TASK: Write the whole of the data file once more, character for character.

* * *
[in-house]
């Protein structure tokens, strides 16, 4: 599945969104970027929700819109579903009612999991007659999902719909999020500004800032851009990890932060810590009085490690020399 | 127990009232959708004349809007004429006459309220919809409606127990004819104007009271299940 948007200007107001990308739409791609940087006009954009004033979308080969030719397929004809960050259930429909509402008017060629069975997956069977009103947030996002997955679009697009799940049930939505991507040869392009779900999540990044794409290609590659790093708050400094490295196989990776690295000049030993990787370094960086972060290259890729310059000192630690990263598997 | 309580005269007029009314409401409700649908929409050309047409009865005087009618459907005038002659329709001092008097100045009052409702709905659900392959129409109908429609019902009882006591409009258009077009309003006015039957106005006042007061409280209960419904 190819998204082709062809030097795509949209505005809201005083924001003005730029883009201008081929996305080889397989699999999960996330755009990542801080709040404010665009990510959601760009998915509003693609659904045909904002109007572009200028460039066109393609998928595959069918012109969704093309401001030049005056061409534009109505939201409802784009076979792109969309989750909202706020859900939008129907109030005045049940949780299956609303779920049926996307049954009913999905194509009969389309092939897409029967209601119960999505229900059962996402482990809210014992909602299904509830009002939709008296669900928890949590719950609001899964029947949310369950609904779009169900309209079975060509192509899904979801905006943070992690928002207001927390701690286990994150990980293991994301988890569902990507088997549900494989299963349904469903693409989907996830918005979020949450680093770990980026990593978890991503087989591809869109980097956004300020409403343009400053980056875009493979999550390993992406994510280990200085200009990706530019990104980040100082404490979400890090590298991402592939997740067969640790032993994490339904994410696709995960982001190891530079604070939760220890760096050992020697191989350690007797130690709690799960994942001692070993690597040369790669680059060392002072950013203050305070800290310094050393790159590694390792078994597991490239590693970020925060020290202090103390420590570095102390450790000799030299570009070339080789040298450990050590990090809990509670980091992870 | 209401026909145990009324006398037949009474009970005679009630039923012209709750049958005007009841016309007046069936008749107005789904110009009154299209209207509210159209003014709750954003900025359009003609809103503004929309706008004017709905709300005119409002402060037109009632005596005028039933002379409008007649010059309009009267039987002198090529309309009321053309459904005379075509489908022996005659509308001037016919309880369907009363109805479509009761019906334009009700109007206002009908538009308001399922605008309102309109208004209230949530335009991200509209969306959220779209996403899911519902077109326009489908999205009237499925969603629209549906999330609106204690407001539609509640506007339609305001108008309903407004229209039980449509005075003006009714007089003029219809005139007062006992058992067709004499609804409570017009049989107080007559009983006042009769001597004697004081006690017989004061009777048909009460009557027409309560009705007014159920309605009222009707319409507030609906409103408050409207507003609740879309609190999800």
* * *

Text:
[in-house]
């Protein structure tokens, strides 16, 4: 599945969104970027929700819109579903009612999991007659999902719909999020500004800032851009990890932060810590009085490690020399 | 127990009232959708004349809007004429006459309220919809409606127990004819104007009271299940 948007200007107001990308739409791609940087006009954009004033979308080969030719397929004809960050259930429909509402008017060629069975997956069977009103947030996002997955679009697009799940049930939505991507040869392009779900999540990044794409290609590659790093708050400094490295196989990776690295000049030993990787370094960086972060290259890729310059000192630690990263598997 | 309580005269007029009314409401409700649908929409050309047409009865005087009618459907005038002659329709001092008097100045009052409702709905659900392959129409109908429609019902009882006591409009258009077009309003006015039957106005006042007061409280209960419904 190819998204082709062809030097795509949209505005809201005083924001003005730029883009201008081929996305080889397989699999999960996330755009990542801080709040404010665009990510959601760009998915509003693609659904045909904002109007572009200028460039066109393609998928595959069918012109969704093309401001030049005056061409534009109505939201409802784009076979792109969309989750909202706020859900939008129907109030005045049940949780299956609303779920049926996307049954009913999905194509009969389309092939897409029967209601119960999505229900059962996402482990809210014992909602299904509830009002939709008296669900928890949590719950609001899964029947949310369950609904779009169900309209079975060509192509899904979801905006943070992690928002207001927390701690286990994150990980293991994301988890569902990507088997549900494989299963349904469903693409989907996830918005979020949450680093770990980026990593978890991503087989591809869109980097956004300020409403343009400053980056875009493979999550390993992406994510280990200085200009990706530019990104980040100082404490979400890090590298991402592939997740067969640790032993994490339904994410696709995960982001190891530079604070939760220890760096050992020697191989350690007797130690709690799960994942001692070993690597040369790669680059060392002072950013203050305070800290310094050393790159590694390792078994597991490239590693970020925060020290202090103390420590570095102390450790000799030299570009070339080789040298450990050590990090809990509670980091992870 | 209401026909145990009324006398037949009474009970005679009630039923012209709750049958005007009841016309007046069936008749107005789904110009009154299209209207509210159209003014709750954003900025359009003609809103503004929309706008004017709905709300005119409002402060037109009632005596005028039933002379409008007649010059309009009267039987002198090529309309009321053309459904005379075509489908022996005659509308001037016919309880369907009363109805479509009761019906334009009700109007206002009908538009308001399922605008309102309109208004209230949530335009991200509209969306959220779209996403899911519902077109326009489908999205009237499925969603629209549906999330609106204690407001539609509640506007339609305001108008309903407004229209039980449509005075003006009714007089003029219809005139007062006992058992067709004499609804409570017009049989107080007559009983006042009769001597004697004081006690017989004061009777048909009460009557027409309560009705007014159920309605009222009707319409507030609906409103408050409207507003609740879309609190999800």